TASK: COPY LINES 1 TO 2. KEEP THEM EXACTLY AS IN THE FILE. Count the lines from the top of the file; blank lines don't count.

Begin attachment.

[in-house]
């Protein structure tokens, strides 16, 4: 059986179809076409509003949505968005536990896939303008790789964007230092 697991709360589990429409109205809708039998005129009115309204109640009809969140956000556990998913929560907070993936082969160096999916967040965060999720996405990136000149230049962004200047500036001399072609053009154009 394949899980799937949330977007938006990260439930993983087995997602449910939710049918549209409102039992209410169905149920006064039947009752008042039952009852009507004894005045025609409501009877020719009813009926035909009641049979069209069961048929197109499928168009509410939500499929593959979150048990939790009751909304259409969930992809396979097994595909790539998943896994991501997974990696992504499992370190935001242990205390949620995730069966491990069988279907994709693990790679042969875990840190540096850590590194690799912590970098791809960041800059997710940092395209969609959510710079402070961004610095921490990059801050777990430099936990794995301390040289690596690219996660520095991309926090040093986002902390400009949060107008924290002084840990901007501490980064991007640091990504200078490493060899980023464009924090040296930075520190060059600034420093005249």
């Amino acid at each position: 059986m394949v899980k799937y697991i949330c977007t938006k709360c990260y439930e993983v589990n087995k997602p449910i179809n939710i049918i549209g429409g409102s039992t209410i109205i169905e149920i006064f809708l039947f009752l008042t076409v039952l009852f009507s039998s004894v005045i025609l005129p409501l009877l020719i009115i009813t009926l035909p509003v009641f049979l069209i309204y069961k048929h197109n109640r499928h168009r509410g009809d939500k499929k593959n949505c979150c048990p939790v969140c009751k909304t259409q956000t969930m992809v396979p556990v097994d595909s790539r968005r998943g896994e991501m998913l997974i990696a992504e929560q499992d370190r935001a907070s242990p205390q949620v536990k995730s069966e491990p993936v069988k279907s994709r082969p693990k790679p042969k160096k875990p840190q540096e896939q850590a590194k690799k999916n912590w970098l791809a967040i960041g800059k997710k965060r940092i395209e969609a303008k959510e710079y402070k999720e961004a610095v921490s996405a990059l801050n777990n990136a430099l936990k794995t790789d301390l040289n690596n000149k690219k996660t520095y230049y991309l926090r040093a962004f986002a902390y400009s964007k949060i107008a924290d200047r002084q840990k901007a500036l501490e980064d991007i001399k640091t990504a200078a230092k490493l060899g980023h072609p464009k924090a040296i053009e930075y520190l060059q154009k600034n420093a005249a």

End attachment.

[in-house]
């Protein structure tokens, strides 16, 4: 059986179809076409509003949505968005536990896939303008790789964007230092 697991709360589990429409109205809708039998005129009115309204109640009809969140956000556990998913929560907070993936082969160096999916967040965060999720996405990136000149230049962004200047500036001399072609053009154009 394949899980799937949330977007938006990260439930993983087995997602449910939710049918549209409102039992209410169905149920006064039947009752008042039952009852009507004894005045025609409501009877020719009813009926035909009641049979069209069961048929197109499928168009509410939500499929593959979150048990939790009751909304259409969930992809396979097994595909790539998943896994991501997974990696992504499992370190935001242990205390949620995730069966491990069988279907994709693990790679042969875990840190540096850590590194690799912590970098791809960041800059997710940092395209969609959510710079402070961004610095921490990059801050777990430099936990794995301390040289690596690219996660520095991309926090040093986002902390400009949060107008924290002084840990901007501490980064991007640091990504200078490493060899980023464009924090040296930075520190060059600034420093005249």